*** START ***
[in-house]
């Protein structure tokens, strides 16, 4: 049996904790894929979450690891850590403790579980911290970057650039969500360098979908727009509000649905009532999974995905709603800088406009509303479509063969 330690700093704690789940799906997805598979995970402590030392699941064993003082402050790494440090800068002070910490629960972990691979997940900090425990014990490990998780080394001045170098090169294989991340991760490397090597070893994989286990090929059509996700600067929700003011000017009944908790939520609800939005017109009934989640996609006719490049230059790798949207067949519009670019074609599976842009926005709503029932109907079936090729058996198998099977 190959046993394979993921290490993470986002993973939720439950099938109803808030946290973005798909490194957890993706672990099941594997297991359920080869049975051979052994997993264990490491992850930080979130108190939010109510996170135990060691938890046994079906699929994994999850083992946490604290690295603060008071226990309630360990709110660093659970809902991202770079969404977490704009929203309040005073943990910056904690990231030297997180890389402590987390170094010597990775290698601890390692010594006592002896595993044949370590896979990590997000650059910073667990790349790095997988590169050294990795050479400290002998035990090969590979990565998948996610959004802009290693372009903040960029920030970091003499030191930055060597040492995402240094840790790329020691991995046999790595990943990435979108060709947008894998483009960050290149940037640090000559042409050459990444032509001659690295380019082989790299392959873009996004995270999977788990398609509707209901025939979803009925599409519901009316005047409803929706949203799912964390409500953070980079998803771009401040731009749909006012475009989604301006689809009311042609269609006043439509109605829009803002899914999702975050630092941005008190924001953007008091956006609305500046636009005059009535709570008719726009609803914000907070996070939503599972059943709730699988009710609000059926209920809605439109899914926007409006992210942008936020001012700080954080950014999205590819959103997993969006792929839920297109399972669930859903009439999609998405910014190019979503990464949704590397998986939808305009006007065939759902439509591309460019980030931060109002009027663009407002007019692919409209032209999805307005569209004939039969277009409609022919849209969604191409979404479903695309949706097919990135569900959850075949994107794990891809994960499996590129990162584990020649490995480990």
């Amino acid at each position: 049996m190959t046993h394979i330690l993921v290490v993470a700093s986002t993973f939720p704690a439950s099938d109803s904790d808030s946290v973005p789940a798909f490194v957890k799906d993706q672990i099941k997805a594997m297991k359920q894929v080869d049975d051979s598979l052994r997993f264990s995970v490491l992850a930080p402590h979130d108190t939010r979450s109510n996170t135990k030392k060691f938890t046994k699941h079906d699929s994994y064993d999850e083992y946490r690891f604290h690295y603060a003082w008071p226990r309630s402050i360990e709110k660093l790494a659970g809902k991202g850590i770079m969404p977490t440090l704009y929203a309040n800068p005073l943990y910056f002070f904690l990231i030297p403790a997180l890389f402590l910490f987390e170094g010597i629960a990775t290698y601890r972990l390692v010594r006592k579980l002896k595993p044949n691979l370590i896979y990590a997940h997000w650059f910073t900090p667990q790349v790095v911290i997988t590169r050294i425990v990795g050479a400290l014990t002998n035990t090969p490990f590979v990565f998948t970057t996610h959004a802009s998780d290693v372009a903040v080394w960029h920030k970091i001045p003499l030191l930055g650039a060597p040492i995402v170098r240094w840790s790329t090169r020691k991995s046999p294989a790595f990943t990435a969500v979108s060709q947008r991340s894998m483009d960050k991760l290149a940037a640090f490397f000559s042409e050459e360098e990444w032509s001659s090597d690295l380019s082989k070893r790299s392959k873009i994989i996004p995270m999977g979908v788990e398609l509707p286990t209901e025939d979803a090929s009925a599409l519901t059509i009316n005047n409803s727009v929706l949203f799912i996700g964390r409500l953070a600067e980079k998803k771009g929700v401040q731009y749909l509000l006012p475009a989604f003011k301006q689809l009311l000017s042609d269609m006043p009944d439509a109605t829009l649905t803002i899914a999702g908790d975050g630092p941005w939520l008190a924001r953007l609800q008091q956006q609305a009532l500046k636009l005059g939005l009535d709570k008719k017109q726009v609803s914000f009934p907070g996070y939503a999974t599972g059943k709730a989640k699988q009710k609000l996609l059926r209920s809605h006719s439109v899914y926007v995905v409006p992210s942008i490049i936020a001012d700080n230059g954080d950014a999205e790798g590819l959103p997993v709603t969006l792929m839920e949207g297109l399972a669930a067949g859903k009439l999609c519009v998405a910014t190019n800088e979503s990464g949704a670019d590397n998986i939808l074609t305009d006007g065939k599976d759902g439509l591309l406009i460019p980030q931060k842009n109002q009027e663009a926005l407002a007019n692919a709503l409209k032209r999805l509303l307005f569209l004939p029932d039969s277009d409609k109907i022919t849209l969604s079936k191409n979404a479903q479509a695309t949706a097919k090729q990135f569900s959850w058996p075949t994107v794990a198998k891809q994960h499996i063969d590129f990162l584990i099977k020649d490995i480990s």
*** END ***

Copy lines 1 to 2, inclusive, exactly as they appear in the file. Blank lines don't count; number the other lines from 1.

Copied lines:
[in-house]
């Protein structure tokens, strides 16, 4: 049996904790894929979450690891850590403790579980911290970057650039969500360098979908727009509000649905009532999974995905709603800088406009509303479509063969 330690700093704690789940799906997805598979995970402590030392699941064993003082402050790494440090800068002070910490629960972990691979997940900090425990014990490990998780080394001045170098090169294989991340991760490397090597070893994989286990090929059509996700600067929700003011000017009944908790939520609800939005017109009934989640996609006719490049230059790798949207067949519009670019074609599976842009926005709503029932109907079936090729058996198998099977 190959046993394979993921290490993470986002993973939720439950099938109803808030946290973005798909490194957890993706672990099941594997297991359920080869049975051979052994997993264990490491992850930080979130108190939010109510996170135990060691938890046994079906699929994994999850083992946490604290690295603060008071226990309630360990709110660093659970809902991202770079969404977490704009929203309040005073943990910056904690990231030297997180890389402590987390170094010597990775290698601890390692010594006592002896595993044949370590896979990590997000650059910073667990790349790095997988590169050294990795050479400290002998035990090969590979990565998948996610959004802009290693372009903040960029920030970091003499030191930055060597040492995402240094840790790329020691991995046999790595990943990435979108060709947008894998483009960050290149940037640090000559042409050459990444032509001659690295380019082989790299392959873009996004995270999977788990398609509707209901025939979803009925599409519901009316005047409803929706949203799912964390409500953070980079998803771009401040731009749909006012475009989604301006689809009311042609269609006043439509109605829009803002899914999702975050630092941005008190924001953007008091956006609305500046636009005059009535709570008719726009609803914000907070996070939503599972059943709730699988009710609000059926209920809605439109899914926007409006992210942008936020001012700080954080950014999205590819959103997993969006792929839920297109399972669930859903009439999609998405910014190019979503990464949704590397998986939808305009006007065939759902439509591309460019980030931060109002009027663009407002007019692919409209032209999805307005569209004939039969277009409609022919849209969604191409979404479903695309949706097919990135569900959850075949994107794990891809994960499996590129990162584990020649490995480990």